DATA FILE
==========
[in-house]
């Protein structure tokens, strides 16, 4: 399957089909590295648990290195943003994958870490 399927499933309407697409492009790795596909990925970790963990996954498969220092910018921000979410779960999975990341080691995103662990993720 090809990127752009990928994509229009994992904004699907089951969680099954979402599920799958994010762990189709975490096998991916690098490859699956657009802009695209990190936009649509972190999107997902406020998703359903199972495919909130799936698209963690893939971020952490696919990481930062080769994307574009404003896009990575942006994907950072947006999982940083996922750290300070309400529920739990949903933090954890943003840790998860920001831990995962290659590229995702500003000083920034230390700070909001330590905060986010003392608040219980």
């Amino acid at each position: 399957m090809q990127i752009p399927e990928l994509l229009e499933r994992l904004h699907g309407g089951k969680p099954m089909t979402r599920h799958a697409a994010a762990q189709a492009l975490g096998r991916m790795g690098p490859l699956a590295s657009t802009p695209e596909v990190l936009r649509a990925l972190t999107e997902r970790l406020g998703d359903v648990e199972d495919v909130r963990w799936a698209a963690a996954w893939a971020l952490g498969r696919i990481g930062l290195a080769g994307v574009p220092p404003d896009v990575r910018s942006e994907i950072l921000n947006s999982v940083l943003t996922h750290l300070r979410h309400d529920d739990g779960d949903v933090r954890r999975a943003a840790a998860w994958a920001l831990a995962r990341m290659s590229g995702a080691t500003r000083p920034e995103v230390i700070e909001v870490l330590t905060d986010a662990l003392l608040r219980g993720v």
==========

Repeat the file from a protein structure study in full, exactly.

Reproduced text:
[in-house]
């Protein structure tokens, strides 16, 4: 399957089909590295648990290195943003994958870490 399927499933309407697409492009790795596909990925970790963990996954498969220092910018921000979410779960999975990341080691995103662990993720 090809990127752009990928994509229009994992904004699907089951969680099954979402599920799958994010762990189709975490096998991916690098490859699956657009802009695209990190936009649509972190999107997902406020998703359903199972495919909130799936698209963690893939971020952490696919990481930062080769994307574009404003896009990575942006994907950072947006999982940083996922750290300070309400529920739990949903933090954890943003840790998860920001831990995962290659590229995702500003000083920034230390700070909001330590905060986010003392608040219980």
């Amino acid at each position: 399957m090809q990127i752009p399927e990928l994509l229009e499933r994992l904004h699907g309407g089951k969680p099954m089909t979402r599920h799958a697409a994010a762990q189709a492009l975490g096998r991916m790795g690098p490859l699956a590295s657009t802009p695209e596909v990190l936009r649509a990925l972190t999107e997902r970790l406020g998703d359903v648990e199972d495919v909130r963990w799936a698209a963690a996954w893939a971020l952490g498969r696919i990481g930062l290195a080769g994307v574009p220092p404003d896009v990575r910018s942006e994907i950072l921000n947006s999982v940083l943003t996922h750290l300070r979410h309400d529920d739990g779960d949903v933090r954890r999975a943003a840790a998860w994958a920001l831990a995962r990341m290659s590229g995702a080691t500003r000083p920034e995103v230390i700070e909001v870490l330590t905060d986010a662990l003392l608040r219980g993720v």